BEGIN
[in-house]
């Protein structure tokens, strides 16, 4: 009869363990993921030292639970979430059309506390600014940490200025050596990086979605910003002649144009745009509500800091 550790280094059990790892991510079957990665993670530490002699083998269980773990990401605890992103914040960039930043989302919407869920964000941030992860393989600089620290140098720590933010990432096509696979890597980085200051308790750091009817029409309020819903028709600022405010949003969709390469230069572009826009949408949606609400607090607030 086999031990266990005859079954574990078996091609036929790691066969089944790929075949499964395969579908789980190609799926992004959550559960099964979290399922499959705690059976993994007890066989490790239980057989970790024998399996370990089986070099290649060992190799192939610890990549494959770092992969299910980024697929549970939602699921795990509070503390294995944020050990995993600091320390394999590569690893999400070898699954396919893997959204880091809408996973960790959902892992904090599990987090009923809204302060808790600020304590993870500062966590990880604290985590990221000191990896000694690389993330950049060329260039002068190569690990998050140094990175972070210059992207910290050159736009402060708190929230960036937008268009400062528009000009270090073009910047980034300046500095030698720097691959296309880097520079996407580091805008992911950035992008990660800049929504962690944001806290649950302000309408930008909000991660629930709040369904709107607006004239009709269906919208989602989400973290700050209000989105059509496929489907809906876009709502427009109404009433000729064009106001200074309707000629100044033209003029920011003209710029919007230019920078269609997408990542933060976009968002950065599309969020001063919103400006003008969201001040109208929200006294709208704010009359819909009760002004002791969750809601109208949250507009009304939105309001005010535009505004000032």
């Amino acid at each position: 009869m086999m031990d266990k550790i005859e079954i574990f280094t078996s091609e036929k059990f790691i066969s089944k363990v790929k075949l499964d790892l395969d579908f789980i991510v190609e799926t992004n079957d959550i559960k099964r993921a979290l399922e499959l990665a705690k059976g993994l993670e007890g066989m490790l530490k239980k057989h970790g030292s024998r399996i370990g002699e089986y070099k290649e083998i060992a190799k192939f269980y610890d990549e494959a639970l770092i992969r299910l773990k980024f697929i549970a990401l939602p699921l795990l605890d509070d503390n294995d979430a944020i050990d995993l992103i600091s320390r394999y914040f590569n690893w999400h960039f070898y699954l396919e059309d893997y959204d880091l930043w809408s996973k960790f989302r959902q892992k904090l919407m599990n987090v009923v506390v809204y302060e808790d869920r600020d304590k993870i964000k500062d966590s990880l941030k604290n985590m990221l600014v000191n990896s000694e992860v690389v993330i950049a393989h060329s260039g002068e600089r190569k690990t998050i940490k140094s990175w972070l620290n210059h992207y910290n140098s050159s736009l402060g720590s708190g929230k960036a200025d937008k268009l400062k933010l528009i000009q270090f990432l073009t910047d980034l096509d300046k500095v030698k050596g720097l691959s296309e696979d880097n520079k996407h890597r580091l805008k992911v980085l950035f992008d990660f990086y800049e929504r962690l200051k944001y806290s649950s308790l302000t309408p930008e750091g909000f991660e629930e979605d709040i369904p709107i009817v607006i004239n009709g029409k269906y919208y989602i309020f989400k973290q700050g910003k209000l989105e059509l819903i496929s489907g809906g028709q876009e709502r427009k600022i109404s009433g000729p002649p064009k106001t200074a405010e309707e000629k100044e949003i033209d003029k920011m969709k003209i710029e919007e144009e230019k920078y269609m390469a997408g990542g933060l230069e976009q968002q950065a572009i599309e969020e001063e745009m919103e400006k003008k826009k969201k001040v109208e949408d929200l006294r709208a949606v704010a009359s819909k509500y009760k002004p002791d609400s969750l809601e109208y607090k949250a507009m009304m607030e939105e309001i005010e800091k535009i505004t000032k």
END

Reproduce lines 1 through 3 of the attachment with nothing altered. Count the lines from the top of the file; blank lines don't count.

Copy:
[in-house]
């Protein structure tokens, strides 16, 4: 009869363990993921030292639970979430059309506390600014940490200025050596990086979605910003002649144009745009509500800091 550790280094059990790892991510079957990665993670530490002699083998269980773990990401605890992103914040960039930043989302919407869920964000941030992860393989600089620290140098720590933010990432096509696979890597980085200051308790750091009817029409309020819903028709600022405010949003969709390469230069572009826009949408949606609400607090607030 086999031990266990005859079954574990078996091609036929790691066969089944790929075949499964395969579908789980190609799926992004959550559960099964979290399922499959705690059976993994007890066989490790239980057989970790024998399996370990089986070099290649060992190799192939610890990549494959770092992969299910980024697929549970939602699921795990509070503390294995944020050990995993600091320390394999590569690893999400070898699954396919893997959204880091809408996973960790959902892992904090599990987090009923809204302060808790600020304590993870500062966590990880604290985590990221000191990896000694690389993330950049060329260039002068190569690990998050140094990175972070210059992207910290050159736009402060708190929230960036937008268009400062528009000009270090073009910047980034300046500095030698720097691959296309880097520079996407580091805008992911950035992008990660800049929504962690944001806290649950302000309408930008909000991660629930709040369904709107607006004239009709269906919208989602989400973290700050209000989105059509496929489907809906876009709502427009109404009433000729064009106001200074309707000629100044033209003029920011003209710029919007230019920078269609997408990542933060976009968002950065599309969020001063919103400006003008969201001040109208929200006294709208704010009359819909009760002004002791969750809601109208949250507009009304939105309001005010535009505004000032």
């Amino acid at each position: 009869m086999m031990d266990k550790i005859e079954i574990f280094t078996s091609e036929k059990f790691i066969s089944k363990v790929k075949l499964d790892l395969d579908f789980i991510v190609e799926t992004n079957d959550i559960k099964r993921a979290l399922e499959l990665a705690k059976g993994l993670e007890g066989m490790l530490k239980k057989h970790g030292s024998r399996i370990g002699e089986y070099k290649e083998i060992a190799k192939f269980y610890d990549e494959a639970l770092i992969r299910l773990k980024f697929i549970a990401l939602p699921l795990l605890d509070d503390n294995d979430a944020i050990d995993l992103i600091s320390r394999y914040f590569n690893w999400h960039f070898y699954l396919e059309d893997y959204d880091l930043w809408s996973k960790f989302r959902q892992k904090l919407m599990n987090v009923v506390v809204y302060e808790d869920r600020d304590k993870i964000k500062d966590s990880l941030k604290n985590m990221l600014v000191n990896s000694e992860v690389v993330i950049a393989h060329s260039g002068e600089r190569k690990t998050i940490k140094s990175w972070l620290n210059h992207y910290n140098s050159s736009l402060g720590s708190g929230k960036a200025d937008k268009l400062k933010l528009i000009q270090f990432l073009t910047d980034l096509d300046k500095v030698k050596g720097l691959s296309e696979d880097n520079k996407h890597r580091l805008k992911v980085l950035f992008d990660f990086y800049e929504r962690l200051k944001y806290s649950s308790l302000t309408p930008e750091g909000f991660e629930e979605d709040i369904p709107i009817v607006i004239n009709g029409k269906y919208y989602i309020f989400k973290q700050g910003k209000l989105e059509l819903i496929s489907g809906g028709q876009e709502r427009k600022i109404s009433g000729p002649p064009k106001t200074a405010e309707e000629k100044e949003i033209d003029k920011m969709k003209i710029e919007e144009e230019k920078y269609m390469a997408g990542g933060l230069e976009q968002q950065a572009i599309e969020e001063e745009m919103e400006k003008k826009k969201k001040v109208e949408d929200l006294r709208a949606v704010a009359s819909k509500y009760k002004p002791d609400s969750l809601e109208y607090k949250a507009m009304m607030e939105e309001i005010e800091k535009i505004t000032k």